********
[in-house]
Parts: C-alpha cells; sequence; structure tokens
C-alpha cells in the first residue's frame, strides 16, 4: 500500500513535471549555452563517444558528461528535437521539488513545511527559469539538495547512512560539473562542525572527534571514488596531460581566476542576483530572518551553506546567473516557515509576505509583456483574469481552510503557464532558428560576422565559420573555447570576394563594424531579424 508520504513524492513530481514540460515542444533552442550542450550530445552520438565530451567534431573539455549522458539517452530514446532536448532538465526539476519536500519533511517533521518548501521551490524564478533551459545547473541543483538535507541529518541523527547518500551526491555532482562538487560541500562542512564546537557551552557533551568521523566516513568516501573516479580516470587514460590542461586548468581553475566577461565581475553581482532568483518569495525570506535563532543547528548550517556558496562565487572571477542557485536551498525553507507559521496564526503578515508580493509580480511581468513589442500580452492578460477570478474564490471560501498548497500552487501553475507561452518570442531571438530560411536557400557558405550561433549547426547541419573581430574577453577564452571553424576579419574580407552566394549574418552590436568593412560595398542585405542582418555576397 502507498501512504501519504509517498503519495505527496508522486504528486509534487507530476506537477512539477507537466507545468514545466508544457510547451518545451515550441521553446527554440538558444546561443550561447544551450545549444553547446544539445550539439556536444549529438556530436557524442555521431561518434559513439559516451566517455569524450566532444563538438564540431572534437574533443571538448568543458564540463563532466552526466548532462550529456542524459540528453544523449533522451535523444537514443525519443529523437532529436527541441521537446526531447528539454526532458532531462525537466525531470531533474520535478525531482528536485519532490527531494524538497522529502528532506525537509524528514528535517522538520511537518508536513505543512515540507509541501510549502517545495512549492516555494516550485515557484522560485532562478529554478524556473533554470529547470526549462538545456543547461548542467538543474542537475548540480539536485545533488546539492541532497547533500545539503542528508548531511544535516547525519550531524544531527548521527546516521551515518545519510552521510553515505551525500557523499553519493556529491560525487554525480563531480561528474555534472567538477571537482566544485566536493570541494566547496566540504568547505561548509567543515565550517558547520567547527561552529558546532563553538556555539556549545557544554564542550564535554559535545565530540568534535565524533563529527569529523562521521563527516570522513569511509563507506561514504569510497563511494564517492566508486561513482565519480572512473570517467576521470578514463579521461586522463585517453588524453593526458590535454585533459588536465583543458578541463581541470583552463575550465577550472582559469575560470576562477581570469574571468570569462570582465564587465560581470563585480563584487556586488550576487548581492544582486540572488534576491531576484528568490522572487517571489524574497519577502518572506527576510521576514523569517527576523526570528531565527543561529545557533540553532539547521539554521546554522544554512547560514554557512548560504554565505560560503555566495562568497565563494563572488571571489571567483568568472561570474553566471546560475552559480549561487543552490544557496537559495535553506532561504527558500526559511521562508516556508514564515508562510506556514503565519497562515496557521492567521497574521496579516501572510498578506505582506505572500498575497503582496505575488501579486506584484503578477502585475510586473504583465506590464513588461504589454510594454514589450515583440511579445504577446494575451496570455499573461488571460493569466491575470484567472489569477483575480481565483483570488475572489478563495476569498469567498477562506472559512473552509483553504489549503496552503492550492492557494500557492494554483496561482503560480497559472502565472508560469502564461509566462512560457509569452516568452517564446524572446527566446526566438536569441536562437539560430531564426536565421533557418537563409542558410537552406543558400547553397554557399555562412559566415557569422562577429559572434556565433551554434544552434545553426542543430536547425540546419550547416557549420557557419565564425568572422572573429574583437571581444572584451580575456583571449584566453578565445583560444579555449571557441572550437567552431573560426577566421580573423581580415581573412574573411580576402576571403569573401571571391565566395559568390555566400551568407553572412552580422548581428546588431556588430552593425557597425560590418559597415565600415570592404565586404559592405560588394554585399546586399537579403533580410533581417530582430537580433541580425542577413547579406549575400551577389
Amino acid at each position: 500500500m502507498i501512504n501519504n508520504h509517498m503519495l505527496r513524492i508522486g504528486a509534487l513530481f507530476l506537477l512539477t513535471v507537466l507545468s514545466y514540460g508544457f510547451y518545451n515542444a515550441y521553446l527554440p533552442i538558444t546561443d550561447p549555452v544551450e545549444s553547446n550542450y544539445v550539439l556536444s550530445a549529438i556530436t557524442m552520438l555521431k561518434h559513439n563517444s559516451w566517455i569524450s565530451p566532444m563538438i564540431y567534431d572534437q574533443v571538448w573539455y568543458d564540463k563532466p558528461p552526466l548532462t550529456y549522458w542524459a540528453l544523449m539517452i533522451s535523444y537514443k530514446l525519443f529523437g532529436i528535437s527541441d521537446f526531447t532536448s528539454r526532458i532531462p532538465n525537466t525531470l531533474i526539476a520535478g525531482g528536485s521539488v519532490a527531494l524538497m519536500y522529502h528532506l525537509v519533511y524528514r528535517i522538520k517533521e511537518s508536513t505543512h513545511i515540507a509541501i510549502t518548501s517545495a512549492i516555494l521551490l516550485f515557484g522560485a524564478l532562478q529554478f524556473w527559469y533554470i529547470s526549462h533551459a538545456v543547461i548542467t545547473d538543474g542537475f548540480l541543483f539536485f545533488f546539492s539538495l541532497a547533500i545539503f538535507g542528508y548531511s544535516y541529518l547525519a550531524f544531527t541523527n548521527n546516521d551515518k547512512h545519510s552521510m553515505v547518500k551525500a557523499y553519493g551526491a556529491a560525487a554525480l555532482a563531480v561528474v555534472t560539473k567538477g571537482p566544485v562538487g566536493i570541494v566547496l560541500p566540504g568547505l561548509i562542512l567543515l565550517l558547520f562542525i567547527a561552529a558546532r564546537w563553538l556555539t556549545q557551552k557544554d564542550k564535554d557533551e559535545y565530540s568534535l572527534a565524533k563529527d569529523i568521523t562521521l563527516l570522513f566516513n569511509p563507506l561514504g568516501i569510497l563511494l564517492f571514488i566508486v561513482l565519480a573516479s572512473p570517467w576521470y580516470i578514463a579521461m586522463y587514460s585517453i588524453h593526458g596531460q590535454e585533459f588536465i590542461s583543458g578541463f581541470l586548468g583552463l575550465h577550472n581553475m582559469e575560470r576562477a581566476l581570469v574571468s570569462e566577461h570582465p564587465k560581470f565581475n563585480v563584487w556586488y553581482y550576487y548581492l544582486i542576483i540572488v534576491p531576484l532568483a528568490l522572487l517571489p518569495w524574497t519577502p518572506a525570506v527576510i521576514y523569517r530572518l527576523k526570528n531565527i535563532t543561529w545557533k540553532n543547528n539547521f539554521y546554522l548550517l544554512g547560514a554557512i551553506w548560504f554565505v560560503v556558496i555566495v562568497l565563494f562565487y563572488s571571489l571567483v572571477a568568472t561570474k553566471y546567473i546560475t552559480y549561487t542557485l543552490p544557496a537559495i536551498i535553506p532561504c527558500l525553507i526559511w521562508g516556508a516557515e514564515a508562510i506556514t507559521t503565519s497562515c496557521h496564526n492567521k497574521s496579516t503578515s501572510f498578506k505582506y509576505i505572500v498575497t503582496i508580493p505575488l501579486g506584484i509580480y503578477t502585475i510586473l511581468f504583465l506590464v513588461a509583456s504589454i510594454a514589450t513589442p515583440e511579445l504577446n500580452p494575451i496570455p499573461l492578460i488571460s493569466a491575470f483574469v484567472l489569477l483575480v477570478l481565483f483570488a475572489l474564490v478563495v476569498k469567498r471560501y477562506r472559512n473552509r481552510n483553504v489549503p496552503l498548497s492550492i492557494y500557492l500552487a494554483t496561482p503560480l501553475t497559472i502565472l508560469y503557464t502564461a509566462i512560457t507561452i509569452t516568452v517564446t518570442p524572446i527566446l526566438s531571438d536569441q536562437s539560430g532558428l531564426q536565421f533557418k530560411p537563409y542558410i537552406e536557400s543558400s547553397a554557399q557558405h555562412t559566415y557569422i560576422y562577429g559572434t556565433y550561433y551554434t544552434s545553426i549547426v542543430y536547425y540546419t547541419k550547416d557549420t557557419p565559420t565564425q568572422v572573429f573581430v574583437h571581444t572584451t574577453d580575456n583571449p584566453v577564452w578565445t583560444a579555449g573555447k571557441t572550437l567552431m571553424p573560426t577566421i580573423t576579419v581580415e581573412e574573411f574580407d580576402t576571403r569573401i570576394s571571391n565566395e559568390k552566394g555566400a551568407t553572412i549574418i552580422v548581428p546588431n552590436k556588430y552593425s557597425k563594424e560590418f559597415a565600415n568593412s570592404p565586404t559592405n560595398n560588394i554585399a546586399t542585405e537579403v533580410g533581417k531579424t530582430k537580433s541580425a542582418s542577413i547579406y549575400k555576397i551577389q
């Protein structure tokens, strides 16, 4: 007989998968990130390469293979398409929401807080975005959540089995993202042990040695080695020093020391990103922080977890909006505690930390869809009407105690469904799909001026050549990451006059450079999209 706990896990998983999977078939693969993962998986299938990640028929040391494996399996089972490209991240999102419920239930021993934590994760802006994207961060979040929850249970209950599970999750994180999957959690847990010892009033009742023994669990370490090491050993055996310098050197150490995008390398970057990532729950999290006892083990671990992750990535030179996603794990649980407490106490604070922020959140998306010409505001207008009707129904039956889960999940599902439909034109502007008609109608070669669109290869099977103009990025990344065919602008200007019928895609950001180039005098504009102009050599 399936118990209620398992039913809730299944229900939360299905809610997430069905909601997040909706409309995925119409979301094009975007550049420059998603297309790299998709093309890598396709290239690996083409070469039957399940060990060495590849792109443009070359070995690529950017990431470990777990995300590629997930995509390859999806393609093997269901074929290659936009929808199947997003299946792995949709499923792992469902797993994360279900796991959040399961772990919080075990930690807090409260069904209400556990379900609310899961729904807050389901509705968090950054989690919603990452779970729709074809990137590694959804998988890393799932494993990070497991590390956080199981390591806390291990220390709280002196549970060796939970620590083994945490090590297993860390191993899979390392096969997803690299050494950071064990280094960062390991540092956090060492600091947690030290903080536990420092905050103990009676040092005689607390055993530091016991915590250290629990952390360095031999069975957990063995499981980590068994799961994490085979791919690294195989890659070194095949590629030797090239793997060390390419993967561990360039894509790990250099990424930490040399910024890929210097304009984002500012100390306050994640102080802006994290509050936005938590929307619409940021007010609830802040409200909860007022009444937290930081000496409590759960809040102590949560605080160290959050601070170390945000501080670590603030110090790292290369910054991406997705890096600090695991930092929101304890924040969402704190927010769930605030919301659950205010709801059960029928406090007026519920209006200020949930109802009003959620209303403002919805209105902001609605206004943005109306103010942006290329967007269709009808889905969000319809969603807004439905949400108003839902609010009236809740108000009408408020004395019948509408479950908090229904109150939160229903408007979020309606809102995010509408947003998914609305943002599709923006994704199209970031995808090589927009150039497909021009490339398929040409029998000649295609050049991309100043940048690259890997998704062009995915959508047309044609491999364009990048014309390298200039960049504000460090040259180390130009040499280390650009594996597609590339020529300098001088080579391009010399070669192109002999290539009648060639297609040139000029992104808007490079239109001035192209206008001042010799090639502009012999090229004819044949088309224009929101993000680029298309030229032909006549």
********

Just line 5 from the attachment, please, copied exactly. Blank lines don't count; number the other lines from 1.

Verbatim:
């Protein structure tokens, strides 16, 4: 007989998968990130390469293979398409929401807080975005959540089995993202042990040695080695020093020391990103922080977890909006505690930390869809009407105690469904799909001026050549990451006059450079999209 706990896990998983999977078939693969993962998986299938990640028929040391494996399996089972490209991240999102419920239930021993934590994760802006994207961060979040929850249970209950599970999750994180999957959690847990010892009033009742023994669990370490090491050993055996310098050197150490995008390398970057990532729950999290006892083990671990992750990535030179996603794990649980407490106490604070922020959140998306010409505001207008009707129904039956889960999940599902439909034109502007008609109608070669669109290869099977103009990025990344065919602008200007019928895609950001180039005098504009102009050599 399936118990209620398992039913809730299944229900939360299905809610997430069905909601997040909706409309995925119409979301094009975007550049420059998603297309790299998709093309890598396709290239690996083409070469039957399940060990060495590849792109443009070359070995690529950017990431470990777990995300590629997930995509390859999806393609093997269901074929290659936009929808199947997003299946792995949709499923792992469902797993994360279900796991959040399961772990919080075990930690807090409260069904209400556990379900609310899961729904807050389901509705968090950054989690919603990452779970729709074809990137590694959804998988890393799932494993990070497991590390956080199981390591806390291990220390709280002196549970060796939970620590083994945490090590297993860390191993899979390392096969997803690299050494950071064990280094960062390991540092956090060492600091947690030290903080536990420092905050103990009676040092005689607390055993530091016991915590250290629990952390360095031999069975957990063995499981980590068994799961994490085979791919690294195989890659070194095949590629030797090239793997060390390419993967561990360039894509790990250099990424930490040399910024890929210097304009984002500012100390306050994640102080802006994290509050936005938590929307619409940021007010609830802040409200909860007022009444937290930081000496409590759960809040102590949560605080160290959050601070170390945000501080670590603030110090790292290369910054991406997705890096600090695991930092929101304890924040969402704190927010769930605030919301659950205010709801059960029928406090007026519920209006200020949930109802009003959620209303403002919805209105902001609605206004943005109306103010942006290329967007269709009808889905969000319809969603807004439905949400108003839902609010009236809740108000009408408020004395019948509408479950908090229904109150939160229903408007979020309606809102995010509408947003998914609305943002599709923006994704199209970031995808090589927009150039497909021009490339398929040409029998000649295609050049991309100043940048690259890997998704062009995915959508047309044609491999364009990048014309390298200039960049504000460090040259180390130009040499280390650009594996597609590339020529300098001088080579391009010399070669192109002999290539009648060639297609040139000029992104808007490079239109001035192209206008001042010799090639502009012999090229004819044949088309224009929101993000680029298309030229032909006549």